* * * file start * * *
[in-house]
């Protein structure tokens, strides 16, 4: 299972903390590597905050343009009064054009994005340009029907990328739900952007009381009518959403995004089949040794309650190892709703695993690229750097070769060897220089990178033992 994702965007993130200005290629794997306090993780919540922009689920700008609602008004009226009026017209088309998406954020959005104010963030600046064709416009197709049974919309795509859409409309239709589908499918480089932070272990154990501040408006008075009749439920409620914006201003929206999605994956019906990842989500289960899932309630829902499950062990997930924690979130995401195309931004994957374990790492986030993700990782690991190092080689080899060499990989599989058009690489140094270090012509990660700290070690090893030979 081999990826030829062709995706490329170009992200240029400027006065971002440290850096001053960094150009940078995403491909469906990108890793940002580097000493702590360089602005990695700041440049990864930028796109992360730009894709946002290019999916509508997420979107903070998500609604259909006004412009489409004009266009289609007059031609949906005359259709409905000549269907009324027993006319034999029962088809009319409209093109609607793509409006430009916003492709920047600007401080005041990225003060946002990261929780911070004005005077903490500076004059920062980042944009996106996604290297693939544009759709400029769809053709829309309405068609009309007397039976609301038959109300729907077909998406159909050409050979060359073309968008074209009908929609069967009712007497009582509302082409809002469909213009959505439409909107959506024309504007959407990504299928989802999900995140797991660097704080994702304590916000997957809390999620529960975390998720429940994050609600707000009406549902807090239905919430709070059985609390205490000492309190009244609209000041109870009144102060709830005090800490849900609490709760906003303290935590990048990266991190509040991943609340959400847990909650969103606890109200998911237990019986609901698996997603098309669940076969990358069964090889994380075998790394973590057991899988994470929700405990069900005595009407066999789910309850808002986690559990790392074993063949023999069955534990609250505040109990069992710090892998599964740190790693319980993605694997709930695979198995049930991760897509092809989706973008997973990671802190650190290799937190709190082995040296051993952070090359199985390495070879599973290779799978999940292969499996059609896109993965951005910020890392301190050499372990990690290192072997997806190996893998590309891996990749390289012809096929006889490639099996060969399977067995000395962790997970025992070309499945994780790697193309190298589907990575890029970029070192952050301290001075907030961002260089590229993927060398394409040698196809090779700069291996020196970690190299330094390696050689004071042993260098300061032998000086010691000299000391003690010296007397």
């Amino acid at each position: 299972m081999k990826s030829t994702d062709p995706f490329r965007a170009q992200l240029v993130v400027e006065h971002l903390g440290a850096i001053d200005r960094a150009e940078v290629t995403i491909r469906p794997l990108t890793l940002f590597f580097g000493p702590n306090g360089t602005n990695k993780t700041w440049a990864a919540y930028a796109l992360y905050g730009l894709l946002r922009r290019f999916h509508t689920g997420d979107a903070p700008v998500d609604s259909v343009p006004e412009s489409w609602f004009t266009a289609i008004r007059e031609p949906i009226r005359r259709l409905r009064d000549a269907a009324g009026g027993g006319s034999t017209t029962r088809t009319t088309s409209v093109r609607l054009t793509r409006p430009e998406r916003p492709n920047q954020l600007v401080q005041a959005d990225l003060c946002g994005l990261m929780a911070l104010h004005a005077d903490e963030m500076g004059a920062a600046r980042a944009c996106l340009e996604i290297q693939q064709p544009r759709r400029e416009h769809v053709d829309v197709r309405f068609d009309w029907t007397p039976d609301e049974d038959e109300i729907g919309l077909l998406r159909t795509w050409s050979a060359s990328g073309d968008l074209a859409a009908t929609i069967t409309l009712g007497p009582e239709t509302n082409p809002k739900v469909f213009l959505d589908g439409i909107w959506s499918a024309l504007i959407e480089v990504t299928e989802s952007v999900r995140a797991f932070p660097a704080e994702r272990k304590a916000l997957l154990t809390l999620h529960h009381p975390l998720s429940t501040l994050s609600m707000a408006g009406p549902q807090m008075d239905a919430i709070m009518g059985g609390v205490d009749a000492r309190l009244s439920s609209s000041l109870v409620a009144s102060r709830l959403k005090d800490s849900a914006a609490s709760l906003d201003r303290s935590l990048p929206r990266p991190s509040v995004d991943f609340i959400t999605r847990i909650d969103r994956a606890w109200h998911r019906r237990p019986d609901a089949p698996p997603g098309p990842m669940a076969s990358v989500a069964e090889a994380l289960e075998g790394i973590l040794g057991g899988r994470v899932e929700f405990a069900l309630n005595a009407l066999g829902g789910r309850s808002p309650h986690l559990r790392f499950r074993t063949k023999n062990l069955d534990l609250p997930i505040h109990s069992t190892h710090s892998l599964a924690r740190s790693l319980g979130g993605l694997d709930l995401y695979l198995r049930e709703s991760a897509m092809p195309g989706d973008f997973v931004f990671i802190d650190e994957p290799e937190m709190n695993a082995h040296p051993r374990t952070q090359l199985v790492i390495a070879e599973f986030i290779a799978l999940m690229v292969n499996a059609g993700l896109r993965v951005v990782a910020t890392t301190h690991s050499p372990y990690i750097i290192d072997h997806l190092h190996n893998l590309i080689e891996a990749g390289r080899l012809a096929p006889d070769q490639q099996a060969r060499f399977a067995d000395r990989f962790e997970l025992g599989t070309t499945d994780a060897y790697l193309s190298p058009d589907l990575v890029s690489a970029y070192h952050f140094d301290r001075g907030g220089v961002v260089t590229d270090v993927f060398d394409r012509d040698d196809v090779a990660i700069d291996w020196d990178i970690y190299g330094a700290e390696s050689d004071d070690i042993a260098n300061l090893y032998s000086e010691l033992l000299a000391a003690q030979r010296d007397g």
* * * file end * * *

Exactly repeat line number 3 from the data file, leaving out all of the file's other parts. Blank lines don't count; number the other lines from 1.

């Amino acid at each position: 299972m081999k990826s030829t994702d062709p995706f490329r965007a170009q992200l240029v993130v400027e006065h971002l903390g440290a850096i001053d200005r960094a150009e940078v290629t995403i491909r469906p794997l990108t890793l940002f590597f580097g000493p702590n306090g360089t602005n990695k993780t700041w440049a990864a919540y930028a796109l992360y905050g730009l894709l946002r922009r290019f999916h509508t689920g997420d979107a903070p700008v998500d609604s259909v343009p006004e412009s489409w609602f004009t266009a289609i008004r007059e031609p949906i009226r005359r259709l409905r009064d000549a269907a009324g009026g027993g006319s034999t017209t029962r088809t009319t088309s409209v093109r609607l054009t793509r409006p430009e998406r916003p492709n920047q954020l600007v401080q005041a959005d990225l003060c946002g994005l990261m929780a911070l104010h004005a005077d903490e963030m500076g004059a920062a600046r980042a944009c996106l340009e996604i290297q693939q064709p544009r759709r400029e416009h769809v053709d829309v197709r309405f068609d009309w029907t007397p039976d609301e049974d038959e109300i729907g919309l077909l998406r159909t795509w050409s050979a060359s990328g073309d968008l074209a859409a009908t929609i069967t409309l009712g007497p009582e239709t509302n082409p809002k739900v469909f213009l959505d589908g439409i909107w959506s499918a024309l504007i959407e480089v990504t299928e989802s952007v999900r995140a797991f932070p660097a704080e994702r272990k304590a916000l997957l154990t809390l999620h529960h009381p975390l998720s429940t501040l994050s609600m707000a408006g009406p549902q807090m008075d239905a919430i709070m009518g059985g609390v205490d009749a000492r309190l009244s439920s609209s000041l109870v409620a009144s102060r709830l959403k005090d800490s849900a914006a609490s709760l906003d201003r303290s935590l990048p929206r990266p991190s509040v995004d991943f609340i959400t999605r847990i909650d969103r994956a606890w109200h998911r019906r237990p019986d609901a089949p698996p997603g098309p990842m669940a076969s990358v989500a069964e090889a994380l289960e075998g790394i973590l040794g057991g899988r994470v899932e929700f405990a069900l309630n005595a009407l066999g829902g789910r309850s808002p309650h986690l559990r790392f499950r074993t063949k023999n062990l069955d534990l609250p997930i505040h109990s069992t190892h710090s892998l599964a924690r740190s790693l319980g979130g993605l694997d709930l995401y695979l198995r049930e709703s991760a897509m092809p195309g989706d973008f997973v931004f990671i802190d650190e994957p290799e937190m709190n695993a082995h040296p051993r374990t952070q090359l199985v790492i390495a070879e599973f986030i290779a799978l999940m690229v292969n499996a059609g993700l896109r993965v951005v990782a910020t890392t301190h690991s050499p372990y990690i750097i290192d072997h997806l190092h190996n893998l590309i080689e891996a990749g390289r080899l012809a096929p006889d070769q490639q099996a060969r060499f399977a067995d000395r990989f962790e997970l025992g599989t070309t499945d994780a060897y790697l193309s190298p058009d589907l990575v890029s690489a970029y070192h952050f140094d301290r001075g907030g220089v961002v260089t590229d270090v993927f060398d394409r012509d040698d196809v090779a990660i700069d291996w020196d990178i970690y190299g330094a700290e390696s050689d004071d070690i042993a260098n300061l090893y032998s000086e010691l033992l000299a000391a003690q030979r010296d007397g």